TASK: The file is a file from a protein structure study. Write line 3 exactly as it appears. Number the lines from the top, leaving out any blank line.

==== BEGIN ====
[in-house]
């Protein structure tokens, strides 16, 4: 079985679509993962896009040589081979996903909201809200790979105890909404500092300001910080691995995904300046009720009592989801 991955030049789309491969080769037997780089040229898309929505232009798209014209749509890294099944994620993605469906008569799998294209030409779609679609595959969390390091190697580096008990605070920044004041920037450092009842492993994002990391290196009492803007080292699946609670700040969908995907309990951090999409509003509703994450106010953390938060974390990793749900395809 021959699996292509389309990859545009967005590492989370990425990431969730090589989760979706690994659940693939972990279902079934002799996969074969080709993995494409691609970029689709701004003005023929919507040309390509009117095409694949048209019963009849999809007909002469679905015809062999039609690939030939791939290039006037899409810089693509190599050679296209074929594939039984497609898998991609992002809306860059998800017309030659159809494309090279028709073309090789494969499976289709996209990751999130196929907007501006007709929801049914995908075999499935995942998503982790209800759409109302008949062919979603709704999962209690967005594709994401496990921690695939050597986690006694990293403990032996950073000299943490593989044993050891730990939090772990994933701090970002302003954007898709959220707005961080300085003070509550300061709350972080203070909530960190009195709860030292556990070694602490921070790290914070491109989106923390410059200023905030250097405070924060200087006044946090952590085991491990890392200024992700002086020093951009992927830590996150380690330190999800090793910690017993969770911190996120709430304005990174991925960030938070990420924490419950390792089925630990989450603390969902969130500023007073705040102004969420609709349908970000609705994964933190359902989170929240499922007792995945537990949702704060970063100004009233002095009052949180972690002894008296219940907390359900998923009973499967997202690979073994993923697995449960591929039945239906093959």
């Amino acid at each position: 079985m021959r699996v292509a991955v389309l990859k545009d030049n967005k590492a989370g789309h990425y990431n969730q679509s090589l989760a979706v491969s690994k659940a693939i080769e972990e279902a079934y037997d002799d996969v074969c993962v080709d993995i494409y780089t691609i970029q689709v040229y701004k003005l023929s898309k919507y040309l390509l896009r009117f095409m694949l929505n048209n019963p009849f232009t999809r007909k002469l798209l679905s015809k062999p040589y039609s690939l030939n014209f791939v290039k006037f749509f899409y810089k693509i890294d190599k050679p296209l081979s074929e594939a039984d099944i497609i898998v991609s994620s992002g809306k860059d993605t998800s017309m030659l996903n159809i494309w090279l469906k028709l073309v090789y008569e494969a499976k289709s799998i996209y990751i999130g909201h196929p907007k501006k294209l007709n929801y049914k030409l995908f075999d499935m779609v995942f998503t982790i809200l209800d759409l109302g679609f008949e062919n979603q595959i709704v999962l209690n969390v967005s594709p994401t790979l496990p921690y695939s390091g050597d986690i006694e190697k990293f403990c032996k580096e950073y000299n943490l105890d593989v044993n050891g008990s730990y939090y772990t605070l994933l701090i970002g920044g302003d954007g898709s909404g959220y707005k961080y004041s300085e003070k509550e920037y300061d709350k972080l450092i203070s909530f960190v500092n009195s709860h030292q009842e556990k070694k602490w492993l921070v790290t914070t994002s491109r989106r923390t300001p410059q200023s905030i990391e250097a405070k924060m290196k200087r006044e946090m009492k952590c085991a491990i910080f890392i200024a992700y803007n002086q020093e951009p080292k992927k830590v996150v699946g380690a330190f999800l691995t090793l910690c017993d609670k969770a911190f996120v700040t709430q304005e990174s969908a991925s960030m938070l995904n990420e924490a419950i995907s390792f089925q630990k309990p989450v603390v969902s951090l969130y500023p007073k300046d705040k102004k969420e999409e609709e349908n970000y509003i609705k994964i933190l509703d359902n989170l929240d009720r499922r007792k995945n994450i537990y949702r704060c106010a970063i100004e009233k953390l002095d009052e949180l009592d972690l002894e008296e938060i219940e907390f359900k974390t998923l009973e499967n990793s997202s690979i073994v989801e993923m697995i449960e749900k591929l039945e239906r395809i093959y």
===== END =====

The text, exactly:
């Amino acid at each position: 079985m021959r699996v292509a991955v389309l990859k545009d030049n967005k590492a989370g789309h990425y990431n969730q679509s090589l989760a979706v491969s690994k659940a693939i080769e972990e279902a079934y037997d002799d996969v074969c993962v080709d993995i494409y780089t691609i970029q689709v040229y701004k003005l023929s898309k919507y040309l390509l896009r009117f095409m694949l929505n048209n019963p009849f232009t999809r007909k002469l798209l679905s015809k062999p040589y039609s690939l030939n014209f791939v290039k006037f749509f899409y810089k693509i890294d190599k050679p296209l081979s074929e594939a039984d099944i497609i898998v991609s994620s992002g809306k860059d993605t998800s017309m030659l996903n159809i494309w090279l469906k028709l073309v090789y008569e494969a499976k289709s799998i996209y990751i999130g909201h196929p907007k501006k294209l007709n929801y049914k030409l995908f075999d499935m779609v995942f998503t982790i809200l209800d759409l109302g679609f008949e062919n979603q595959i709704v999962l209690n969390v967005s594709p994401t790979l496990p921690y695939s390091g050597d986690i006694e190697k990293f403990c032996k580096e950073y000299n943490l105890d593989v044993n050891g008990s730990y939090y772990t605070l994933l701090i970002g920044g302003d954007g898709s909404g959220y707005k961080y004041s300085e003070k509550e920037y300061d709350k972080l450092i203070s909530f960190v500092n009195s709860h030292q009842e556990k070694k602490w492993l921070v790290t914070t994002s491109r989106r923390t300001p410059q200023s905030i990391e250097a405070k924060m290196k200087r006044e946090m009492k952590c085991a491990i910080f890392i200024a992700y803007n002086q020093e951009p080292k992927k830590v996150v699946g380690a330190f999800l691995t090793l910690c017993d609670k969770a911190f996120v700040t709430q304005e990174s969908a991925s960030m938070l995904n990420e924490a419950i995907s390792f089925q630990k309990p989450v603390v969902s951090l969130y500023p007073k300046d705040k102004k969420e999409e609709e349908n970000y509003i609705k994964i933190l509703d359902n989170l929240d009720r499922r007792k995945n994450i537990y949702r704060c106010a970063i100004e009233k953390l002095d009052e949180l009592d972690l002894e008296e938060i219940e907390f359900k974390t998923l009973e499967n990793s997202s690979i073994v989801e993923m697995i449960e749900k591929l039945e239906r395809i093959y």